Author Topic: A Guide to Ranged Combat Mechanics (WIP)  (Read 451 times)

Offline C. White

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A Guide to Ranged Combat Mechanics (WIP)
« on: December 14, 2019, 16:20:31 PM »
This guide is here because of the amount scenes are paused and spammed with clusterfucks after the involvement of Ranged Combat. This includes the employment of thrown weapons and firearms.

How does it work?:

Simple. A character attacking another may roll their Dexterity along with Athletics (for thrown weapons), Archery (for bows), or Firearms (for, well, firearms). Defense methods against these vary. You may try to dodge bullets using Dexterity and Martial Arts/Athletics/Dodge at difficulty 9 as per the house-rule.

As for  thrown weapons and bows (as arrows are far slower than bullets), it sorta depends on the maneuver used. So far, I've seen people dodge thrown weapons at difficulty 6, and we'll keep it that way for now. Dodging an arrow coming out of a bow or a cross-bow is done at difficulty 8 according to the example mentioned in C:tD. After all, there's no set difficulty do dodging incoming strikes. It all depends on the situation and the type of harm coming your way.
However, Martial Artists may block incoming throwables such as spears or even an arrow at difficulty 8, but I don't think standing in the way is a good idea.

Difficulty & Dicepool Modifiers:
Although default difficulty is 6, specific advantages and handicaps still take effect. Let's start this with:

Taking cover makes it harder to shoot you. The more cover you're hiding behind, the harder it is to hit you. However, taking cover or moving while shooting affects your accuracy as well, which makes it harder for you to shoot back.

Note that if you try to move to cover, you may only move two yards before the shot aimed at you takes effect. Having a higher initiative doesn't allow you to run up 30 yards because you have Celerity. However, you may reach your destination by the end of the turn. For example, Jane declares shooting at John, and John declares running to his car and ducking behind it. The car is about 50 yards away, but John has Celerity and has enough movement distance per turn to reach his destination. For this turn, John only enjoys the benefits of moving instead of Full Cover behind his car, because he manages to sprint only for 2 yards before Jane pulls the trigger. Right after getting shot, he drops behind his car by the end of the turn for cover, which applies next turn.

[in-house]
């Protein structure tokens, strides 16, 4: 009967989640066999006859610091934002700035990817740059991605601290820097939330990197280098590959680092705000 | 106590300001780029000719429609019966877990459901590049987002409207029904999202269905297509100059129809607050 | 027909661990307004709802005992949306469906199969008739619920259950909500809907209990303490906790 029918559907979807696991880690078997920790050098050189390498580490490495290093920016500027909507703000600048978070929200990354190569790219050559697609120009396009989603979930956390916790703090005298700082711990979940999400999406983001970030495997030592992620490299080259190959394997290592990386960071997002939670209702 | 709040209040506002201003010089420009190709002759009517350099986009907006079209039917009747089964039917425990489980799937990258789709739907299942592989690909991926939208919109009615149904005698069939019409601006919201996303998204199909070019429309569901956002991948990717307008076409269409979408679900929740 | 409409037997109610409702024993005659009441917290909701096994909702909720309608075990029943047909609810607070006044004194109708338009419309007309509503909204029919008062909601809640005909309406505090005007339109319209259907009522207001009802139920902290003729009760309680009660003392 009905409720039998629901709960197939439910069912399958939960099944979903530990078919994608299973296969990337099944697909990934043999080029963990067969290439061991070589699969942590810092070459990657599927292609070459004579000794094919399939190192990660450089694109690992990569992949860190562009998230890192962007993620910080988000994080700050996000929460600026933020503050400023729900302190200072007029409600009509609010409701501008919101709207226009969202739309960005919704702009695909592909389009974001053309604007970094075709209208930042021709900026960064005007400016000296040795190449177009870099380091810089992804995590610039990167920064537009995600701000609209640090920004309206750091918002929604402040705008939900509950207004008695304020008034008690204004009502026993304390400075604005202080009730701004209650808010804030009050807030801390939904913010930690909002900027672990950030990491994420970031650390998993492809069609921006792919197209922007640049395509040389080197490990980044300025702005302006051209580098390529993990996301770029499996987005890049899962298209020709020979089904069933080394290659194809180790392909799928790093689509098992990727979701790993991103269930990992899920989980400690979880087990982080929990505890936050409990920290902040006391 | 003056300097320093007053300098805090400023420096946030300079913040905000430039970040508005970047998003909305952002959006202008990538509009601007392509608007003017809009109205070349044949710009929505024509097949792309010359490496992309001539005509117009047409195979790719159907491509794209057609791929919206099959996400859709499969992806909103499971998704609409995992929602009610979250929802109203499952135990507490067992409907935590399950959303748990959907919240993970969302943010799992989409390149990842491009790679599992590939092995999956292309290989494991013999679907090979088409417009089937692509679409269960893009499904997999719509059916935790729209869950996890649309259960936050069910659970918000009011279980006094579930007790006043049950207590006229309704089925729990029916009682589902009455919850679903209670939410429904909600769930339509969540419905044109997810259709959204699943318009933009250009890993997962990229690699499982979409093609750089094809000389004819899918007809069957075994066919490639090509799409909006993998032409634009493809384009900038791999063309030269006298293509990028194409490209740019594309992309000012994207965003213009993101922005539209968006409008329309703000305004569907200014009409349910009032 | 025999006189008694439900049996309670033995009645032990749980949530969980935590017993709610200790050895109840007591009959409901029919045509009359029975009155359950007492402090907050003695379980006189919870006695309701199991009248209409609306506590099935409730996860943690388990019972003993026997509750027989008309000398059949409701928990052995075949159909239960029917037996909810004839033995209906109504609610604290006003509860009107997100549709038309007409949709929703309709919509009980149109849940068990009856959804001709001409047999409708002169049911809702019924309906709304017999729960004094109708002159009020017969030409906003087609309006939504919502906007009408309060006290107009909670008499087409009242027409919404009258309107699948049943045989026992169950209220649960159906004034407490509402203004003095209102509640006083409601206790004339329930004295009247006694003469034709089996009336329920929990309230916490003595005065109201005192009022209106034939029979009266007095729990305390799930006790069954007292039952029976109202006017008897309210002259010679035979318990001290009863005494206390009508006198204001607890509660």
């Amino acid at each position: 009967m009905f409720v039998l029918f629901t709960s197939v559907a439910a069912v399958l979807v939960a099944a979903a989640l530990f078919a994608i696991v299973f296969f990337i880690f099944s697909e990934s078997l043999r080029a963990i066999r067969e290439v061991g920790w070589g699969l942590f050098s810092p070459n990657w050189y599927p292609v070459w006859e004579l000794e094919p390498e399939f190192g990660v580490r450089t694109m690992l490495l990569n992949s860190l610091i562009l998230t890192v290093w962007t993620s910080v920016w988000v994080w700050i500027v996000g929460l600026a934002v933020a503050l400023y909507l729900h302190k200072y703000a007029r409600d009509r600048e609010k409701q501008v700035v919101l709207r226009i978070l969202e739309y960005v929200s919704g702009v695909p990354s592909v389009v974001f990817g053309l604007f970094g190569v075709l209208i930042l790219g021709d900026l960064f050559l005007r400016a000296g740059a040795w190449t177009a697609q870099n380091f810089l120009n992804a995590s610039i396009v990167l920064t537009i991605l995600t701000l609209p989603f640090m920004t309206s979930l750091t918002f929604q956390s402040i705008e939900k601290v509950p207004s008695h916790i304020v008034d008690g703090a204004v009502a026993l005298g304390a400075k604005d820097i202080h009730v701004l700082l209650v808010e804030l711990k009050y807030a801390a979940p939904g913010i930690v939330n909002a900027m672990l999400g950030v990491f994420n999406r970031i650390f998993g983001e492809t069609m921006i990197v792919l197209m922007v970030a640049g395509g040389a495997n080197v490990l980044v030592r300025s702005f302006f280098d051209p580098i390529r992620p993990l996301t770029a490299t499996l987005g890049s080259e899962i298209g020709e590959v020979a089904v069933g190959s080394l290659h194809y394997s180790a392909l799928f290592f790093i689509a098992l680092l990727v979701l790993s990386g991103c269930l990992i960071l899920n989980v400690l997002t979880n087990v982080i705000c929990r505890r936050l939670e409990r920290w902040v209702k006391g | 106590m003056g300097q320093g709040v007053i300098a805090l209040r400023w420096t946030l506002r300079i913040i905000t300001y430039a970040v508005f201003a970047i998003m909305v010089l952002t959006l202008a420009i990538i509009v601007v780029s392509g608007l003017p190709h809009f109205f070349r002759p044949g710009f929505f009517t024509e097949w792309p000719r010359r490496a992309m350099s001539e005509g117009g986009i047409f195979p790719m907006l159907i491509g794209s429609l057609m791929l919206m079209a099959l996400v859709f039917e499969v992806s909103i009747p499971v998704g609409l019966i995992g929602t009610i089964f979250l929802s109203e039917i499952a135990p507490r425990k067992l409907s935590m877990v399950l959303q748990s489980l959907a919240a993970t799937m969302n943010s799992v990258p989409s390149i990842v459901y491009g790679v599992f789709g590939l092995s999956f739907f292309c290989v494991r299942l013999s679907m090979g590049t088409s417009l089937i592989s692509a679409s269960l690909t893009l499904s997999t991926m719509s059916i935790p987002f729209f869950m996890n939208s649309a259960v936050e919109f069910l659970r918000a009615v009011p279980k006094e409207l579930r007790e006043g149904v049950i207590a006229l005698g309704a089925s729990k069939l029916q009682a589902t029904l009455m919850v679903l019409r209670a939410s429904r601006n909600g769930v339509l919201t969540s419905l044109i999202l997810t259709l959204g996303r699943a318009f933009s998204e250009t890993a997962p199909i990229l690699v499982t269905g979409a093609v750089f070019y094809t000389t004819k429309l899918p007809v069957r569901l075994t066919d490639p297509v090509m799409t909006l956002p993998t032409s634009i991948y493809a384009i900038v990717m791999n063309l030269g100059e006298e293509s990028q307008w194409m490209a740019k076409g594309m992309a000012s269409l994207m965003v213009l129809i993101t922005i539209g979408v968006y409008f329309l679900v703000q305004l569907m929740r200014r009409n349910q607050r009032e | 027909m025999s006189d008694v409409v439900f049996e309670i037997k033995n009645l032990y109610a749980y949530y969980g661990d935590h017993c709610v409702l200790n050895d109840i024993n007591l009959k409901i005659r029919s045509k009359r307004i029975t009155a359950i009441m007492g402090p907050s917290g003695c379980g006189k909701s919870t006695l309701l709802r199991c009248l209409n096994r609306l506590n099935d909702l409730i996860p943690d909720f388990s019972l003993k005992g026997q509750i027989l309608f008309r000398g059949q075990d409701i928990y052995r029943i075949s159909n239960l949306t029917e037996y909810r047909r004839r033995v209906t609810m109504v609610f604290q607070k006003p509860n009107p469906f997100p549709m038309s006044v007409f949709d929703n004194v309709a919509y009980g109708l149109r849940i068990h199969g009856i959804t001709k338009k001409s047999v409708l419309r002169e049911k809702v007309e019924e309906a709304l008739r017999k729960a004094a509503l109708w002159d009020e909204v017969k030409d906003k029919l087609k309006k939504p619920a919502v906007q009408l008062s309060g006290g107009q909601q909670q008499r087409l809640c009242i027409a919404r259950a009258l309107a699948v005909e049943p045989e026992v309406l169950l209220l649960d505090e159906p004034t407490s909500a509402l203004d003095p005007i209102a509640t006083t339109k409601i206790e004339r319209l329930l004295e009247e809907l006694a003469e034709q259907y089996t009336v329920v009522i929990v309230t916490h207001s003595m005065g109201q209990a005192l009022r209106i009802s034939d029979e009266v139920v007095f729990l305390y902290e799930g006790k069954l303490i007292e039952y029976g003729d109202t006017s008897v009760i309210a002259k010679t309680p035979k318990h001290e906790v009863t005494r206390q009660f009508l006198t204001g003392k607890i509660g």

This is the chart you'll be using for covers:

I'd also like to note that having a higher initiative doesn't allow you to circumvent cover penalties. Here's an example:
John rolls 13 for his initiative, and Jane rolls 9. John's behind a wall, and Jane's prone on the ground because she can't reach for cover on time.

Jane declares shooting at John. As for John, he declares stepping out of his cover with the advantage of having a higher initiative, shooting at Jane, then stepping back behind his cover.
Such a stunt doesn't help John avoid his own cover penalty. He'll be rolling at +1 difficulty, and Jane will shoot him at +2 difficulty as usual. However, he can choose to get away from cover immediately, therefore rolling at +1 difficulty (due to Jane being prone), and Jane will shoot him back using default difficulty.

Opponent Handicaps:
Immobilized Targets: Shooting an immobilized target or one that can barely move is way easier than shooting a wolf sprinting away. Therefore, a ranged attack against an immobilized target has its difficulty reduced by 2. In some cases, attacking an immobilized character is an auto success if they can't move at all.